- The sense in which certain groups or forms of internet presence are "listened to," and whether this goes any further towards actual empowerment; also the extent to which certain groups are ignored, discounted, or worse
- Empowerment and disempowerment — the upsides and the downsides of empowerment
- The struggles for control and openness across the internet
- The internet as a site for struggles around class, raced, gender, and sexuality
- Issues for libraries and archives
This issue is scheduled to appear in mid-2017. Papers should be submitted by November 30, 2016, following the guidelines detailed on the publisher's website. If you are intending to submit an article, or require further guidance regarding topicality or suitability, please contact a.bryant [at] leedsbeckett.ac.uk (Tony Bryant), issue editor.
Library Trends publishes guest-edited issues on special topics. It does not accept single-article submissions; i.e., unsolicited articles are not accepted.
Recommendations about topics for issues of Library Trends are made by professional librarians, archivists, and other information personnel, by members of the faculties of schools of library and information science, and by others whose concern is with issues of the management of cultural heritage.
Issue editors volunteer to develop issues within their particular areas of interest. An issue editor proposes the theme and scope of a new issue, draws up a list of prospective authors and article topics, calls for submissions to each issue, arranges for peer review of each article, provides short annotations of each included article's scope, and prepares a statement of philosophy guiding the issue's development.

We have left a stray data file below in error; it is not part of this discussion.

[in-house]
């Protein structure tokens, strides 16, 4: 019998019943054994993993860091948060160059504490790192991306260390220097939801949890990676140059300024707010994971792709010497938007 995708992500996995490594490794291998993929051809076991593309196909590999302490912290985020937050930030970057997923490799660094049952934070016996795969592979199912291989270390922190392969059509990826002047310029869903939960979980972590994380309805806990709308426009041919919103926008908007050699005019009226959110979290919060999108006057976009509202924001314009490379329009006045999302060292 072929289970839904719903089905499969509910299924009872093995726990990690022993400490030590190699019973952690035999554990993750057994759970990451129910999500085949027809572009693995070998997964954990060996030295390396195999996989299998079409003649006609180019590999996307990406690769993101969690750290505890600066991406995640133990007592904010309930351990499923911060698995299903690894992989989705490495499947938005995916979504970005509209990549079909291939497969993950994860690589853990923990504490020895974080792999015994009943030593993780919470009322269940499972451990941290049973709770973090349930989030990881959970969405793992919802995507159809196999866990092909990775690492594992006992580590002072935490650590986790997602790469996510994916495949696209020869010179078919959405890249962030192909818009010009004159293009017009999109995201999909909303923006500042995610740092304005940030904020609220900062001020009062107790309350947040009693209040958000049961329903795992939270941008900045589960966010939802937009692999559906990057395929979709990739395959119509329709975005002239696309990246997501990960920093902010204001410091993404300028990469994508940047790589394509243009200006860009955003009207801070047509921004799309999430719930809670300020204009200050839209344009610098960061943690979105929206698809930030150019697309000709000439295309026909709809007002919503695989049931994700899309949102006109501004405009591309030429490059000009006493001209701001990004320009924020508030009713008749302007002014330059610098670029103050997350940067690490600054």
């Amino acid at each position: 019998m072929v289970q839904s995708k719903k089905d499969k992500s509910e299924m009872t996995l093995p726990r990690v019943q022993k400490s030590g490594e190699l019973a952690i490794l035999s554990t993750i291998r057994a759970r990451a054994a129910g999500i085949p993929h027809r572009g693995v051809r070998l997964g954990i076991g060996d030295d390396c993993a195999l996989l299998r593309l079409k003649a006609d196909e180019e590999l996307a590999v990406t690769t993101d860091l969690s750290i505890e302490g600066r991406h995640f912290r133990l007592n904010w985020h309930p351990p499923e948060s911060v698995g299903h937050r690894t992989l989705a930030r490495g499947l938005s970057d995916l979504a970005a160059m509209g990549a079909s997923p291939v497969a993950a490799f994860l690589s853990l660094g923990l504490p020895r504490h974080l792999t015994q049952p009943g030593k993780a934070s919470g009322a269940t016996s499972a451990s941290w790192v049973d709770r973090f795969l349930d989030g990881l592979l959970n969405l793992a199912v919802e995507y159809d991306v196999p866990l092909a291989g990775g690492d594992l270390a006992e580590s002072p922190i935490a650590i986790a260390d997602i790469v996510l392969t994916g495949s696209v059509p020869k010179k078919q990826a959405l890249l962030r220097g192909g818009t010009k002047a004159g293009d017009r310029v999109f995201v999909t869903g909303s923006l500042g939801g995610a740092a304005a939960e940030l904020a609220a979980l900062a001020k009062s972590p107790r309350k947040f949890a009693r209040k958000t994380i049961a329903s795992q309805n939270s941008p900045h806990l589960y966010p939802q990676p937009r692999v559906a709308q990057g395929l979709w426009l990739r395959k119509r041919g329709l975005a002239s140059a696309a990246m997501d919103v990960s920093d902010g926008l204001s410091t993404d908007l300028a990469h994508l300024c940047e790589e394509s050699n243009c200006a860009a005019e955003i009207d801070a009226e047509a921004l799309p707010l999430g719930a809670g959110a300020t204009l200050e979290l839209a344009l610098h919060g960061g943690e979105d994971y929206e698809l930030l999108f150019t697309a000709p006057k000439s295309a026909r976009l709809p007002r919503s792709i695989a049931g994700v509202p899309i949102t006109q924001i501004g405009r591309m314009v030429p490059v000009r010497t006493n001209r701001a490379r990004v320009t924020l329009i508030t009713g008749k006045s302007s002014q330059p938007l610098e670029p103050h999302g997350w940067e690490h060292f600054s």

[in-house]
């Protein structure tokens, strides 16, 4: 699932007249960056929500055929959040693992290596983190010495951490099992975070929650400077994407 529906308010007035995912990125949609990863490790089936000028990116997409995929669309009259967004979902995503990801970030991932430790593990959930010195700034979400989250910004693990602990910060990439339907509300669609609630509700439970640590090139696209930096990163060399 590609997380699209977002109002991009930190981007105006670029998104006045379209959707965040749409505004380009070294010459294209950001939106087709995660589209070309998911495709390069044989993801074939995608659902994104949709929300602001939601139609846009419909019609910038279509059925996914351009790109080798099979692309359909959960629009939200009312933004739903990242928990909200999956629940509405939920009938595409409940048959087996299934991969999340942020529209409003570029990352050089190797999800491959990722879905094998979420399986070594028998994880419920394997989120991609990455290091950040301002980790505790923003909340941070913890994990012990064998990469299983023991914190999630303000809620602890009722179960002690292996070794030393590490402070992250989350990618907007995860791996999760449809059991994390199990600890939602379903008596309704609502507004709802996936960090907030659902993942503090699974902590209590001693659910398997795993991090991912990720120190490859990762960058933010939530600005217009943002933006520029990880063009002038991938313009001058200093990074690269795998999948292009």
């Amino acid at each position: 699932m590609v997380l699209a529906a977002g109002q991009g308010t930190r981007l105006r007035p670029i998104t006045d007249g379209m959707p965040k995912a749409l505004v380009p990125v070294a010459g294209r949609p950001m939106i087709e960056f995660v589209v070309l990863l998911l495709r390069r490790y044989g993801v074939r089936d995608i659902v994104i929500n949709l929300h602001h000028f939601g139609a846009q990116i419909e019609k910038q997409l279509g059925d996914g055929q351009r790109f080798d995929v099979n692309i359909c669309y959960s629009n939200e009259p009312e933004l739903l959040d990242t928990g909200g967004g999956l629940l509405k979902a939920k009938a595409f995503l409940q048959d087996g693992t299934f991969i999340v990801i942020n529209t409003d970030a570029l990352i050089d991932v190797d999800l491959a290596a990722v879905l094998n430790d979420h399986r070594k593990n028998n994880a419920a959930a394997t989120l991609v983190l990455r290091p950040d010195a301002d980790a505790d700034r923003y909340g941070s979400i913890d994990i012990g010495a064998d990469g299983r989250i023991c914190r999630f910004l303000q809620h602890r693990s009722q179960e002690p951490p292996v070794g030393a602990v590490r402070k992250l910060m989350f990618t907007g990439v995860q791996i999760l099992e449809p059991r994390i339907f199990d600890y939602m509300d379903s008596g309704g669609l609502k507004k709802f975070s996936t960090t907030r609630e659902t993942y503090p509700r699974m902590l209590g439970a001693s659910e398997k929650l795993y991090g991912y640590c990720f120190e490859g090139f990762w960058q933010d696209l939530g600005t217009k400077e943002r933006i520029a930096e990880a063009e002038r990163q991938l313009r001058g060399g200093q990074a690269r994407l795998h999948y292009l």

The style and tone of the journal is formal rather than journalistic or popular. Library Trends reviews current theory and practice and identifies and evaluates new directions of both practice and research. Papers must represent original work. Extensive updates of previously published papers are acceptable, but revisions or adaptations of published work are not acceptable. Both issue proposals and the papers they contain are subject to rigorous external review.
Please send your ideas, inquiries, or issue proposal to:
Graduate School of Library and Information Science
501 E. Daniel Street
Champaign, IL 61820-6211
cashwill [at] illinois.edu (Cindy Ashwill), Managing Editor/GSLIS Assistant Dean for Communications
Valuing Librarianship: Core Values in Theory and Practice, edited by Selinda A. Berg and Heidi LM Jacobs (Winter 2016 / Volume 64, Number 3)
Social Justice in Library and Information Science and Services, edited by Bharat Mehra (Fall 2015 / Volume 64, Number 2)
Library and Information Services in Africa in the Twenty-First Century, edited by Ellen R. Tise (Summer 2015 / Volume 64, Number 1)
Libraries in a Post-Communist World: A Quarter of a Century of Development in Central and Eastern Europe and Russia, Part 2, edited by Hermina Anghelescu (Spring 2015 / Volume 63, Number 4)